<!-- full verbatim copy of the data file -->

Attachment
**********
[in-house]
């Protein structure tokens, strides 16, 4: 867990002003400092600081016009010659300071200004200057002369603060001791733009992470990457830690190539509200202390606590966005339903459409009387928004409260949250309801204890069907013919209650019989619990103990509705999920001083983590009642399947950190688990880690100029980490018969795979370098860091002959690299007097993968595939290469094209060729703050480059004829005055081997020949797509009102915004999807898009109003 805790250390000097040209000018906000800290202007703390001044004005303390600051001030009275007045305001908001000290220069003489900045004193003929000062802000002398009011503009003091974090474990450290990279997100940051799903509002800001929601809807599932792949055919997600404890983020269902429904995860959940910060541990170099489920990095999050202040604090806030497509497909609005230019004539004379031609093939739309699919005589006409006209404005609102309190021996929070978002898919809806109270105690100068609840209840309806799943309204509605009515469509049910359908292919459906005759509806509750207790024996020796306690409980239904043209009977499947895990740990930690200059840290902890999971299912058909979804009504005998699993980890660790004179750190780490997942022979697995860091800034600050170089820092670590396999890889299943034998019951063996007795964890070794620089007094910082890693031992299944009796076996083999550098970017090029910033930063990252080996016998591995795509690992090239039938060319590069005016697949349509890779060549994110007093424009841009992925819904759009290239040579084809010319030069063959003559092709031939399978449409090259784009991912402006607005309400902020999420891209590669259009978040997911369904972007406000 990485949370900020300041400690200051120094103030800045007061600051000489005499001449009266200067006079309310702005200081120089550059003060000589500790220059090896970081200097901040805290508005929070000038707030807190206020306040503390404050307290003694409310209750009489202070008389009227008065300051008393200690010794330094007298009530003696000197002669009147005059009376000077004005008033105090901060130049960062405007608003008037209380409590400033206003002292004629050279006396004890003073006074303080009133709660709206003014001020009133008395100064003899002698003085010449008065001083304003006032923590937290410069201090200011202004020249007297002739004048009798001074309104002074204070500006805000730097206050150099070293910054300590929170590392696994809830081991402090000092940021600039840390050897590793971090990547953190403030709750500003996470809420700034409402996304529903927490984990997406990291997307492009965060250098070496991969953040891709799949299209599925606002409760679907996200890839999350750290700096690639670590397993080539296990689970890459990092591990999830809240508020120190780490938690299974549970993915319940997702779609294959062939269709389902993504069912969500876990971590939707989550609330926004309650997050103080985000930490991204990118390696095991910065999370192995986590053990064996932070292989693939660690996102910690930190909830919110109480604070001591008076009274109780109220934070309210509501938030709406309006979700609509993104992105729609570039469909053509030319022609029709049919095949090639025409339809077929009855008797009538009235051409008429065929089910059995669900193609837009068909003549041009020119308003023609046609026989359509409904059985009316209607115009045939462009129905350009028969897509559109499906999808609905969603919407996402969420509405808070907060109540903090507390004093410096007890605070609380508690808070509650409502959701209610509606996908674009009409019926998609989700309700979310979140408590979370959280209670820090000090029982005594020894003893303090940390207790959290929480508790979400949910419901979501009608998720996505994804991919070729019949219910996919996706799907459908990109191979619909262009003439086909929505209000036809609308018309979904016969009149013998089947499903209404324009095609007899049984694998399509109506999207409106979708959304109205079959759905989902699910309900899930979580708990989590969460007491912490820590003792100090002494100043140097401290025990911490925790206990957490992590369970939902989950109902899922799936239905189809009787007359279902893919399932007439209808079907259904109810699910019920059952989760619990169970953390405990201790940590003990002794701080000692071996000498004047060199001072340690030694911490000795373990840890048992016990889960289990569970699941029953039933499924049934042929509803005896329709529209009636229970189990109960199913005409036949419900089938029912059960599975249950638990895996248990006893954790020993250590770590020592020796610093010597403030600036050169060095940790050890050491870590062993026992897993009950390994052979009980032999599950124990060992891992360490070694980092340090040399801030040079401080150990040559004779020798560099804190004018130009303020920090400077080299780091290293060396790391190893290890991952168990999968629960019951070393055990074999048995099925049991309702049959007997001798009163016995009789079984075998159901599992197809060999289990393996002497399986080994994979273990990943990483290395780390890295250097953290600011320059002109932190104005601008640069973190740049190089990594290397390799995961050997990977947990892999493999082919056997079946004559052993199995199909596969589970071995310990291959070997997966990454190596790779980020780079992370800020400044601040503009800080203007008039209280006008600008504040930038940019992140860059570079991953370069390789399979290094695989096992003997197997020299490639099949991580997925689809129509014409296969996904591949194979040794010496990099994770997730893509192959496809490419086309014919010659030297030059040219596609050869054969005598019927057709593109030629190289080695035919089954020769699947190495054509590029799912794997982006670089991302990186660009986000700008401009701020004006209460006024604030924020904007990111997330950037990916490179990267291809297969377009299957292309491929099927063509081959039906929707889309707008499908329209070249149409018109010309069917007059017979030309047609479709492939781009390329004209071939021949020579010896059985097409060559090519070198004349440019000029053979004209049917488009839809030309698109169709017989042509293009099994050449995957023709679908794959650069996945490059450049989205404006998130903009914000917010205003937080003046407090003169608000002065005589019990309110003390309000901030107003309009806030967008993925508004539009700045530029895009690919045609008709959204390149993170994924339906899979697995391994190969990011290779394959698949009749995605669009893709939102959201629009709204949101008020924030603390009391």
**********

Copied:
[in-house]
């Protein structure tokens, strides 16, 4: 867990002003400092600081016009010659300071200004200057002369603060001791733009992470990457830690190539509200202390606590966005339903459409009387928004409260949250309801204890069907013919209650019989619990103990509705999920001083983590009642399947950190688990880690100029980490018969795979370098860091002959690299007097993968595939290469094209060729703050480059004829005055081997020949797509009102915004999807898009109003 805790250390000097040209000018906000800290202007703390001044004005303390600051001030009275007045305001908001000290220069003489900045004193003929000062802000002398009011503009003091974090474990450290990279997100940051799903509002800001929601809807599932792949055919997600404890983020269902429904995860959940910060541990170099489920990095999050202040604090806030497509497909609005230019004539004379031609093939739309699919005589006409006209404005609102309190021996929070978002898919809806109270105690100068609840209840309806799943309204509605009515469509049910359908292919459906005759509806509750207790024996020796306690409980239904043209009977499947895990740990930690200059840290902890999971299912058909979804009504005998699993980890660790004179750190780490997942022979697995860091800034600050170089820092670590396999890889299943034998019951063996007795964890070794620089007094910082890693031992299944009796076996083999550098970017090029910033930063990252080996016998591995795509690992090239039938060319590069005016697949349509890779060549994110007093424009841009992925819904759009290239040579084809010319030069063959003559092709031939399978449409090259784009991912402006607005309400902020999420891209590669259009978040997911369904972007406000 990485949370900020300041400690200051120094103030800045007061600051000489005499001449009266200067006079309310702005200081120089550059003060000589500790220059090896970081200097901040805290508005929070000038707030807190206020306040503390404050307290003694409310209750009489202070008389009227008065300051008393200690010794330094007298009530003696000197002669009147005059009376000077004005008033105090901060130049960062405007608003008037209380409590400033206003002292004629050279006396004890003073006074303080009133709660709206003014001020009133008395100064003899002698003085010449008065001083304003006032923590937290410069201090200011202004020249007297002739004048009798001074309104002074204070500006805000730097206050150099070293910054300590929170590392696994809830081991402090000092940021600039840390050897590793971090990547953190403030709750500003996470809420700034409402996304529903927490984990997406990291997307492009965060250098070496991969953040891709799949299209599925606002409760679907996200890839999350750290700096690639670590397993080539296990689970890459990092591990999830809240508020120190780490938690299974549970993915319940997702779609294959062939269709389902993504069912969500876990971590939707989550609330926004309650997050103080985000930490991204990118390696095991910065999370192995986590053990064996932070292989693939660690996102910690930190909830919110109480604070001591008076009274109780109220934070309210509501938030709406309006979700609509993104992105729609570039469909053509030319022609029709049919095949090639025409339809077929009855008797009538009235051409008429065929089910059995669900193609837009068909003549041009020119308003023609046609026989359509409904059985009316209607115009045939462009129905350009028969897509559109499906999808609905969603919407996402969420509405808070907060109540903090507390004093410096007890605070609380508690808070509650409502959701209610509606996908674009009409019926998609989700309700979310979140408590979370959280209670820090000090029982005594020894003893303090940390207790959290929480508790979400949910419901979501009608998720996505994804991919070729019949219910996919996706799907459908990109191979619909262009003439086909929505209000036809609308018309979904016969009149013998089947499903209404324009095609007899049984694998399509109506999207409106979708959304109205079959759905989902699910309900899930979580708990989590969460007491912490820590003792100090002494100043140097401290025990911490925790206990957490992590369970939902989950109902899922799936239905189809009787007359279902893919399932007439209808079907259904109810699910019920059952989760619990169970953390405990201790940590003990002794701080000692071996000498004047060199001072340690030694911490000795373990840890048992016990889960289990569970699941029953039933499924049934042929509803005896329709529209009636229970189990109960199913005409036949419900089938029912059960599975249950638990895996248990006893954790020993250590770590020592020796610093010597403030600036050169060095940790050890050491870590062993026992897993009950390994052979009980032999599950124990060992891992360490070694980092340090040399801030040079401080150990040559004779020798560099804190004018130009303020920090400077080299780091290293060396790391190893290890991952168990999968629960019951070393055990074999048995099925049991309702049959007997001798009163016995009789079984075998159901599992197809060999289990393996002497399986080994994979273990990943990483290395780390890295250097953290600011320059002109932190104005601008640069973190740049190089990594290397390799995961050997990977947990892999493999082919056997079946004559052993199995199909596969589970071995310990291959070997997966990454190596790779980020780079992370800020400044601040503009800080203007008039209280006008600008504040930038940019992140860059570079991953370069390789399979290094695989096992003997197997020299490639099949991580997925689809129509014409296969996904591949194979040794010496990099994770997730893509192959496809490419086309014919010659030297030059040219596609050869054969005598019927057709593109030629190289080695035919089954020769699947190495054509590029799912794997982006670089991302990186660009986000700008401009701020004006209460006024604030924020904007990111997330950037990916490179990267291809297969377009299957292309491929099927063509081959039906929707889309707008499908329209070249149409018109010309069917007059017979030309047609479709492939781009390329004209071939021949020579010896059985097409060559090519070198004349440019000029053979004209049917488009839809030309698109169709017989042509293009099994050449995957023709679908794959650069996945490059450049989205404006998130903009914000917010205003937080003046407090003169608000002065005589019990309110003390309000901030107003309009806030967008993925508004539009700045530029895009690919045609008709959204390149993170994924339906899979697995391994190969990011290779394959698949009749995605669009893709939102959201629009709204949101008020924030603390009391």